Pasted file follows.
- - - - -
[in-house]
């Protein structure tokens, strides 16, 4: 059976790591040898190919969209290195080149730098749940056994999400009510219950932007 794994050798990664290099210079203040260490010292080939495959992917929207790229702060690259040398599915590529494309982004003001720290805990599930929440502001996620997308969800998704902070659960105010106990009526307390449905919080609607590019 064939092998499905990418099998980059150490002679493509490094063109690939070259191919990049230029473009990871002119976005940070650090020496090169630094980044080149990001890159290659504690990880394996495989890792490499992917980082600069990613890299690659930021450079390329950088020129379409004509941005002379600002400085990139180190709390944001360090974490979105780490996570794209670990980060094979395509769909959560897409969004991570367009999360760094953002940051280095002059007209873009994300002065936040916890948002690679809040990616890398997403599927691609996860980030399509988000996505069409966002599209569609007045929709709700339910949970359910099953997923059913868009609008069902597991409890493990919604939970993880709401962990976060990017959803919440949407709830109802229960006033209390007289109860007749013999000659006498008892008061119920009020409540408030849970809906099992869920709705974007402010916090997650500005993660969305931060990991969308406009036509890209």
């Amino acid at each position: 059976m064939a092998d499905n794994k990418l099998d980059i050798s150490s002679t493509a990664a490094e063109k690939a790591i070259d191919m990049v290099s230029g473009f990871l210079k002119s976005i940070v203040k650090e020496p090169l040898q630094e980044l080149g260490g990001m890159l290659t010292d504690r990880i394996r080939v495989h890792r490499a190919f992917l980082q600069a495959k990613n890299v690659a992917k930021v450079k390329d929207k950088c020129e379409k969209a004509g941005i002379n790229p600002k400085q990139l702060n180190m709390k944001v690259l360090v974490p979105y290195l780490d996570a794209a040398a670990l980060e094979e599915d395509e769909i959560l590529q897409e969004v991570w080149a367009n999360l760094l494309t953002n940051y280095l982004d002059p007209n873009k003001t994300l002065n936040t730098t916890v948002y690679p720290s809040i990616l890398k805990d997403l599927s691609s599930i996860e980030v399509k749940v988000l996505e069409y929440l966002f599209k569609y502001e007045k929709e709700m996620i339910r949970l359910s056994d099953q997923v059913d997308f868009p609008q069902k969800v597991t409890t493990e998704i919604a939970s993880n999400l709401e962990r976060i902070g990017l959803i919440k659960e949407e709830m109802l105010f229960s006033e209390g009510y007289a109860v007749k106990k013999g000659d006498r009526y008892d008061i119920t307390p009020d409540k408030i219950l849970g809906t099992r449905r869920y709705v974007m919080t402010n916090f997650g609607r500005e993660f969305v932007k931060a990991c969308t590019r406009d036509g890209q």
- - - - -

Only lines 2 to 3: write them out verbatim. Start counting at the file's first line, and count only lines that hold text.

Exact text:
């Protein structure tokens, strides 16, 4: 059976790591040898190919969209290195080149730098749940056994999400009510219950932007 794994050798990664290099210079203040260490010292080939495959992917929207790229702060690259040398599915590529494309982004003001720290805990599930929440502001996620997308969800998704902070659960105010106990009526307390449905919080609607590019 064939092998499905990418099998980059150490002679493509490094063109690939070259191919990049230029473009990871002119976005940070650090020496090169630094980044080149990001890159290659504690990880394996495989890792490499992917980082600069990613890299690659930021450079390329950088020129379409004509941005002379600002400085990139180190709390944001360090974490979105780490996570794209670990980060094979395509769909959560897409969004991570367009999360760094953002940051280095002059007209873009994300002065936040916890948002690679809040990616890398997403599927691609996860980030399509988000996505069409966002599209569609007045929709709700339910949970359910099953997923059913868009609008069902597991409890493990919604939970993880709401962990976060990017959803919440949407709830109802229960006033209390007289109860007749013999000659006498008892008061119920009020409540408030849970809906099992869920709705974007402010916090997650500005993660969305931060990991969308406009036509890209």
């Amino acid at each position: 059976m064939a092998d499905n794994k990418l099998d980059i050798s150490s002679t493509a990664a490094e063109k690939a790591i070259d191919m990049v290099s230029g473009f990871l210079k002119s976005i940070v203040k650090e020496p090169l040898q630094e980044l080149g260490g990001m890159l290659t010292d504690r990880i394996r080939v495989h890792r490499a190919f992917l980082q600069a495959k990613n890299v690659a992917k930021v450079k390329d929207k950088c020129e379409k969209a004509g941005i002379n790229p600002k400085q990139l702060n180190m709390k944001v690259l360090v974490p979105y290195l780490d996570a794209a040398a670990l980060e094979e599915d395509e769909i959560l590529q897409e969004v991570w080149a367009n999360l760094l494309t953002n940051y280095l982004d002059p007209n873009k003001t994300l002065n936040t730098t916890v948002y690679p720290s809040i990616l890398k805990d997403l599927s691609s599930i996860e980030v399509k749940v988000l996505e069409y929440l966002f599209k569609y502001e007045k929709e709700m996620i339910r949970l359910s056994d099953q997923v059913d997308f868009p609008q069902k969800v597991t409890t493990e998704i919604a939970s993880n999400l709401e962990r976060i902070g990017l959803i919440k659960e949407e709830m109802l105010f229960s006033e209390g009510y007289a109860v007749k106990k013999g000659d006498r009526y008892d008061i119920t307390p009020d409540k408030i219950l849970g809906t099992r449905r869920y709705v974007m919080t402010n916090f997650g609607r500005e993660f969305v932007k931060a990991c969308t590019r406009d036509g890209q």